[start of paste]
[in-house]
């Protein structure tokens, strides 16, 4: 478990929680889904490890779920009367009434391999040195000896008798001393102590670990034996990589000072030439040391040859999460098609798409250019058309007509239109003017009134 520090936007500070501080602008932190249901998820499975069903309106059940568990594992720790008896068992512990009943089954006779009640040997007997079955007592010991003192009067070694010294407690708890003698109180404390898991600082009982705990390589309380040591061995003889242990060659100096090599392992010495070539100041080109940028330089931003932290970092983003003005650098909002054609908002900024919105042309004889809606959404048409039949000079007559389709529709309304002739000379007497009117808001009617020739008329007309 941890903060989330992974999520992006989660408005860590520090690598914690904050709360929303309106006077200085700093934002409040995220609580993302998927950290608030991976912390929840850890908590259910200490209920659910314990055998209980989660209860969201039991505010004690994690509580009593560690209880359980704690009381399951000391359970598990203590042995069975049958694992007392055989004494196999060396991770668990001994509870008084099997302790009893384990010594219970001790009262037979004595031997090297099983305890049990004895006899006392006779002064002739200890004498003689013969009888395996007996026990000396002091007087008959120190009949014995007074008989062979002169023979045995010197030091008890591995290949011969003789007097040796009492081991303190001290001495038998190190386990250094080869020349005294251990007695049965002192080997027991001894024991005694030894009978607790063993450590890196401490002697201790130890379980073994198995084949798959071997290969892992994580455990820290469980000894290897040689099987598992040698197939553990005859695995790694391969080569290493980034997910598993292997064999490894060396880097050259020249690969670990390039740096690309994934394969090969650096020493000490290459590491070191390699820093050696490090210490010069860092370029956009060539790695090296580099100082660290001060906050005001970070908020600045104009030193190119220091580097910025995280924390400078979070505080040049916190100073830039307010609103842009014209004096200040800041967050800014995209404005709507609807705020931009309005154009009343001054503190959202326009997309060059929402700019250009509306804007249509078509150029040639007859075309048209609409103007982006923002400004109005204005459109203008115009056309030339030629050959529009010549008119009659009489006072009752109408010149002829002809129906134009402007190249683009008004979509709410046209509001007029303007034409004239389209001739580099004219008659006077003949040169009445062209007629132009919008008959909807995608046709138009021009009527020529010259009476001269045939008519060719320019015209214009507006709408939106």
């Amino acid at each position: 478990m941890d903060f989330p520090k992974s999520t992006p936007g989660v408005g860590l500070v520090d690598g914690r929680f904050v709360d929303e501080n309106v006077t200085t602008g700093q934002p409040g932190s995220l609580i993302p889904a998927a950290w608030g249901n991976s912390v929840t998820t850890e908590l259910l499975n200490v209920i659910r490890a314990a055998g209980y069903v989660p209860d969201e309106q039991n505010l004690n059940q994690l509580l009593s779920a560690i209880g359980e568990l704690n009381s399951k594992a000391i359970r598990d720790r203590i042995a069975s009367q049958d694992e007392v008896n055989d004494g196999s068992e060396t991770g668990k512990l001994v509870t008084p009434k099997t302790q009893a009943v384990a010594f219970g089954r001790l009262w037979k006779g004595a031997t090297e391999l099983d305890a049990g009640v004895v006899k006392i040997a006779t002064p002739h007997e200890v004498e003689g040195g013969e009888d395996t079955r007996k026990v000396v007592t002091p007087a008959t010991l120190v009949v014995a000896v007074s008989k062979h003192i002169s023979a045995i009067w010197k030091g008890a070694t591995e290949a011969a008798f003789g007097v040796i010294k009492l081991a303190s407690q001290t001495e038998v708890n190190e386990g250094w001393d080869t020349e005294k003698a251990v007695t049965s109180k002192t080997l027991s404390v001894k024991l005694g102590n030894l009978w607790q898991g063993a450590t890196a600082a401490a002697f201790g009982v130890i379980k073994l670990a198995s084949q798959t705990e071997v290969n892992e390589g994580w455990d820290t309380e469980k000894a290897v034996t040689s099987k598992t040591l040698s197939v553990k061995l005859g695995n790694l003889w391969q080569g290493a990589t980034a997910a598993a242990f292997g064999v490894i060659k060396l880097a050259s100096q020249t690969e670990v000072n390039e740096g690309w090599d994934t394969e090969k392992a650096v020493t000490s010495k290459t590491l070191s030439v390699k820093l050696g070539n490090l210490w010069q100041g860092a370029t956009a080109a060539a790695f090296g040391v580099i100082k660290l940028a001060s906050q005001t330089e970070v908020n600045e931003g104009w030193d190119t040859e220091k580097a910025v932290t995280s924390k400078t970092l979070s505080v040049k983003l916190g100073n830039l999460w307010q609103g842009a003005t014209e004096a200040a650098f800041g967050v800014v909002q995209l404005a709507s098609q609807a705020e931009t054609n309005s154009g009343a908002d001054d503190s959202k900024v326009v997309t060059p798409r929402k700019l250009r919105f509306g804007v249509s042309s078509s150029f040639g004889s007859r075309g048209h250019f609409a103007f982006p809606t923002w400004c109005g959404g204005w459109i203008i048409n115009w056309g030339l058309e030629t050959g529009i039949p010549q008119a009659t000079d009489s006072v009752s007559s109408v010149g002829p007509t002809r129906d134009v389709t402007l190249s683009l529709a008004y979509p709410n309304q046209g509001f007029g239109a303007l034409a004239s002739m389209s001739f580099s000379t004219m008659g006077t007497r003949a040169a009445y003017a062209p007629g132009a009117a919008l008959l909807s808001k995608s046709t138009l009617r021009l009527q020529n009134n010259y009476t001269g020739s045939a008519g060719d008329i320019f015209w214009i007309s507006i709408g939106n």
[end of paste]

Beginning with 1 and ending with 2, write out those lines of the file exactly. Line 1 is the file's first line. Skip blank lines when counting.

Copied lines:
[in-house]
């Protein structure tokens, strides 16, 4: 478990929680889904490890779920009367009434391999040195000896008798001393102590670990034996990589000072030439040391040859999460098609798409250019058309007509239109003017009134 520090936007500070501080602008932190249901998820499975069903309106059940568990594992720790008896068992512990009943089954006779009640040997007997079955007592010991003192009067070694010294407690708890003698109180404390898991600082009982705990390589309380040591061995003889242990060659100096090599392992010495070539100041080109940028330089931003932290970092983003003005650098909002054609908002900024919105042309004889809606959404048409039949000079007559389709529709309304002739000379007497009117808001009617020739008329007309 941890903060989330992974999520992006989660408005860590520090690598914690904050709360929303309106006077200085700093934002409040995220609580993302998927950290608030991976912390929840850890908590259910200490209920659910314990055998209980989660209860969201039991505010004690994690509580009593560690209880359980704690009381399951000391359970598990203590042995069975049958694992007392055989004494196999060396991770668990001994509870008084099997302790009893384990010594219970001790009262037979004595031997090297099983305890049990004895006899006392006779002064002739200890004498003689013969009888395996007996026990000396002091007087008959120190009949014995007074008989062979002169023979045995010197030091008890591995290949011969003789007097040796009492081991303190001290001495038998190190386990250094080869020349005294251990007695049965002192080997027991001894024991005694030894009978607790063993450590890196401490002697201790130890379980073994198995084949798959071997290969892992994580455990820290469980000894290897040689099987598992040698197939553990005859695995790694391969080569290493980034997910598993292997064999490894060396880097050259020249690969670990390039740096690309994934394969090969650096020493000490290459590491070191390699820093050696490090210490010069860092370029956009060539790695090296580099100082660290001060906050005001970070908020600045104009030193190119220091580097910025995280924390400078979070505080040049916190100073830039307010609103842009014209004096200040800041967050800014995209404005709507609807705020931009309005154009009343001054503190959202326009997309060059929402700019250009509306804007249509078509150029040639007859075309048209609409103007982006923002400004109005204005459109203008115009056309030339030629050959529009010549008119009659009489006072009752109408010149002829002809129906134009402007190249683009008004979509709410046209509001007029303007034409004239389209001739580099004219008659006077003949040169009445062209007629132009919008008959909807995608046709138009021009009527020529010259009476001269045939008519060719320019015209214009507006709408939106």